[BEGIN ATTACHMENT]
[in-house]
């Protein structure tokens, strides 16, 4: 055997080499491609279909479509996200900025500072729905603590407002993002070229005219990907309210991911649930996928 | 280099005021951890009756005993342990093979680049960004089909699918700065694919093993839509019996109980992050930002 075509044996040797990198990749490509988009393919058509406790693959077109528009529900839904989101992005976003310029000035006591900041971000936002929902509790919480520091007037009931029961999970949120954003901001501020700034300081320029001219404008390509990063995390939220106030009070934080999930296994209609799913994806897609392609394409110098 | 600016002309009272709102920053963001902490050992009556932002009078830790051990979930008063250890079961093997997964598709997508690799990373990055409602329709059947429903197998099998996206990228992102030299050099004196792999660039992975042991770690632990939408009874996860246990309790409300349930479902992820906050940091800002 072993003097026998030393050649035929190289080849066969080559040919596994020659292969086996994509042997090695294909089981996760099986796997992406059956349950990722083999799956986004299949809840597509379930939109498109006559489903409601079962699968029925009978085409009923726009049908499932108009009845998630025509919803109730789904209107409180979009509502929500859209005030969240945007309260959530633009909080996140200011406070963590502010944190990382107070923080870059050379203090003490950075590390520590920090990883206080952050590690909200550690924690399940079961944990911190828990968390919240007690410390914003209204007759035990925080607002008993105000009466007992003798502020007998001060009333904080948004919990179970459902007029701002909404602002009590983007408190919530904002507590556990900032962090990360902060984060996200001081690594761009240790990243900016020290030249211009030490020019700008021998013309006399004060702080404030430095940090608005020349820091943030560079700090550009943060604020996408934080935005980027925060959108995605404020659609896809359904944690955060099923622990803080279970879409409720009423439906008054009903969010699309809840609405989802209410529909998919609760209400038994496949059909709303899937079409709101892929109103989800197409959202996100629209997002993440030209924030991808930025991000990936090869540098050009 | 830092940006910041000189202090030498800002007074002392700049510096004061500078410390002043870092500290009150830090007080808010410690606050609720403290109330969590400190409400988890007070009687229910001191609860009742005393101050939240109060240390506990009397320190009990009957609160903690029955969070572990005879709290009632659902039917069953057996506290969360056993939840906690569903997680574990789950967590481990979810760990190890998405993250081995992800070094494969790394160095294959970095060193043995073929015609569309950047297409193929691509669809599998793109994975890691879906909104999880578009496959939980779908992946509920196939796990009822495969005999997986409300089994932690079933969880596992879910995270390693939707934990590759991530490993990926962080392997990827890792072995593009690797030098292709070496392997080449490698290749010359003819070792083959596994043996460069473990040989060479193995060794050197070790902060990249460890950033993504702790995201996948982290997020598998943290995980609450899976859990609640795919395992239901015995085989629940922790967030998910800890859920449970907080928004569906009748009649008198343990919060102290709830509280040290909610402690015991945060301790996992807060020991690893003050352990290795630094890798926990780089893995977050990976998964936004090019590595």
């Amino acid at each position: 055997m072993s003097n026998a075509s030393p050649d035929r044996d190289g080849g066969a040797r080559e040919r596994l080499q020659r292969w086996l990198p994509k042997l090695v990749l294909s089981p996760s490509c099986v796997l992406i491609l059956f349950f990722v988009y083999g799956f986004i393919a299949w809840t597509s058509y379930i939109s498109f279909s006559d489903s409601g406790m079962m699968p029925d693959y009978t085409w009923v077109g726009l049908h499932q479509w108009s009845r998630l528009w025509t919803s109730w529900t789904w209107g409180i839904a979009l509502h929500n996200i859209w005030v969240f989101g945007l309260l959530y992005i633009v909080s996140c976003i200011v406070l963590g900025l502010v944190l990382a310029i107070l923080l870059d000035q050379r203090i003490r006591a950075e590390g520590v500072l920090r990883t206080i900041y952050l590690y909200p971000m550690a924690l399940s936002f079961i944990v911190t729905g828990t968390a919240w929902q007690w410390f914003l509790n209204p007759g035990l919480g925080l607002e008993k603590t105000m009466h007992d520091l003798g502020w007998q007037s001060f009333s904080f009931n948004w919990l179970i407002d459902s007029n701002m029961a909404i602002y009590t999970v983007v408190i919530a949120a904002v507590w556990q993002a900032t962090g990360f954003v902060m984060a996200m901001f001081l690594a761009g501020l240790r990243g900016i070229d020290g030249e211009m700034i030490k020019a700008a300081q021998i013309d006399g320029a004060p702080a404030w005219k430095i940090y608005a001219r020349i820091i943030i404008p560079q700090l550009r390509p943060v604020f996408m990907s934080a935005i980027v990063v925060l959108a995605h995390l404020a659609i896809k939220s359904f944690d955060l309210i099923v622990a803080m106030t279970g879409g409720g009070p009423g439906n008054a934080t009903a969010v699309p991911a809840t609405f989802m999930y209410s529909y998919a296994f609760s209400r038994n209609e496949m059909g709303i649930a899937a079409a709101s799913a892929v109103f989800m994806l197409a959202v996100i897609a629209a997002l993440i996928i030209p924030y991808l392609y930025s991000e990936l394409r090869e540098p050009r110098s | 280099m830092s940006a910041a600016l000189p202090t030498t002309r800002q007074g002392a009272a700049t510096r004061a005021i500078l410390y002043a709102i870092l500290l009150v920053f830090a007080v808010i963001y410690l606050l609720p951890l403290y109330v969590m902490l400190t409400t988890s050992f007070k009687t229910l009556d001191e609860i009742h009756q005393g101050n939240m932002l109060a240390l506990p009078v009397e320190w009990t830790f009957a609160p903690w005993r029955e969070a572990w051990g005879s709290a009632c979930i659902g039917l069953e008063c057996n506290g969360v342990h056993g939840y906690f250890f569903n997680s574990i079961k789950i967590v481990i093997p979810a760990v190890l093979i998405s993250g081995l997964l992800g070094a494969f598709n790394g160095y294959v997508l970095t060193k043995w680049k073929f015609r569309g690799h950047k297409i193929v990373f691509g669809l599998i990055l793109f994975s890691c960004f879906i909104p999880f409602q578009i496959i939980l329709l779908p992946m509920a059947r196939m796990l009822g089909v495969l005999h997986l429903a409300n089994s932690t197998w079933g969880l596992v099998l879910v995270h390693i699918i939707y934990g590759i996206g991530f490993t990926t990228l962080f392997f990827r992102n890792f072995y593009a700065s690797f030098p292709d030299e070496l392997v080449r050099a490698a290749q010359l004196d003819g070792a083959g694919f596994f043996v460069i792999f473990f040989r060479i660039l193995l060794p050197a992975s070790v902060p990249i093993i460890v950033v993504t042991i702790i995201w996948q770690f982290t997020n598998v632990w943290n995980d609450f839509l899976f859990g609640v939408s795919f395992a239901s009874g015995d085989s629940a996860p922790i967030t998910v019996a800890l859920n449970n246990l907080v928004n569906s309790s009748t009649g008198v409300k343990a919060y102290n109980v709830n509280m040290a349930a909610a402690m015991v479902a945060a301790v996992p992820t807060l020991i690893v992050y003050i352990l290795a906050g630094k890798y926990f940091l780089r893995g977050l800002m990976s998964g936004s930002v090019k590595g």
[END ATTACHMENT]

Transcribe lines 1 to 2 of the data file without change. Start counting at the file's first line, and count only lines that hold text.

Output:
[in-house]
């Protein structure tokens, strides 16, 4: 055997080499491609279909479509996200900025500072729905603590407002993002070229005219990907309210991911649930996928 | 280099005021951890009756005993342990093979680049960004089909699918700065694919093993839509019996109980992050930002 075509044996040797990198990749490509988009393919058509406790693959077109528009529900839904989101992005976003310029000035006591900041971000936002929902509790919480520091007037009931029961999970949120954003901001501020700034300081320029001219404008390509990063995390939220106030009070934080999930296994209609799913994806897609392609394409110098 | 600016002309009272709102920053963001902490050992009556932002009078830790051990979930008063250890079961093997997964598709997508690799990373990055409602329709059947429903197998099998996206990228992102030299050099004196792999660039992975042991770690632990939408009874996860246990309790409300349930479902992820906050940091800002 072993003097026998030393050649035929190289080849066969080559040919596994020659292969086996994509042997090695294909089981996760099986796997992406059956349950990722083999799956986004299949809840597509379930939109498109006559489903409601079962699968029925009978085409009923726009049908499932108009009845998630025509919803109730789904209107409180979009509502929500859209005030969240945007309260959530633009909080996140200011406070963590502010944190990382107070923080870059050379203090003490950075590390520590920090990883206080952050590690909200550690924690399940079961944990911190828990968390919240007690410390914003209204007759035990925080607002008993105000009466007992003798502020007998001060009333904080948004919990179970459902007029701002909404602002009590983007408190919530904002507590556990900032962090990360902060984060996200001081690594761009240790990243900016020290030249211009030490020019700008021998013309006399004060702080404030430095940090608005020349820091943030560079700090550009943060604020996408934080935005980027925060959108995605404020659609896809359904944690955060099923622990803080279970879409409720009423439906008054009903969010699309809840609405989802209410529909998919609760209400038994496949059909709303899937079409709101892929109103989800197409959202996100629209997002993440030209924030991808930025991000990936090869540098050009 | 830092940006910041000189202090030498800002007074002392700049510096004061500078410390002043870092500290009150830090007080808010410690606050609720403290109330969590400190409400988890007070009687229910001191609860009742005393101050939240109060240390506990009397320190009990009957609160903690029955969070572990005879709290009632659902039917069953057996506290969360056993939840906690569903997680574990789950967590481990979810760990190890998405993250081995992800070094494969790394160095294959970095060193043995073929015609569309950047297409193929691509669809599998793109994975890691879906909104999880578009496959939980779908992946509920196939796990009822495969005999997986409300089994932690079933969880596992879910995270390693939707934990590759991530490993990926962080392997990827890792072995593009690797030098292709070496392997080449490698290749010359003819070792083959596994043996460069473990040989060479193995060794050197070790902060990249460890950033993504702790995201996948982290997020598998943290995980609450899976859990609640795919395992239901015995085989629940922790967030998910800890859920449970907080928004569906009748009649008198343990919060102290709830509280040290909610402690015991945060301790996992807060020991690893003050352990290795630094890798926990780089893995977050990976998964936004090019590595």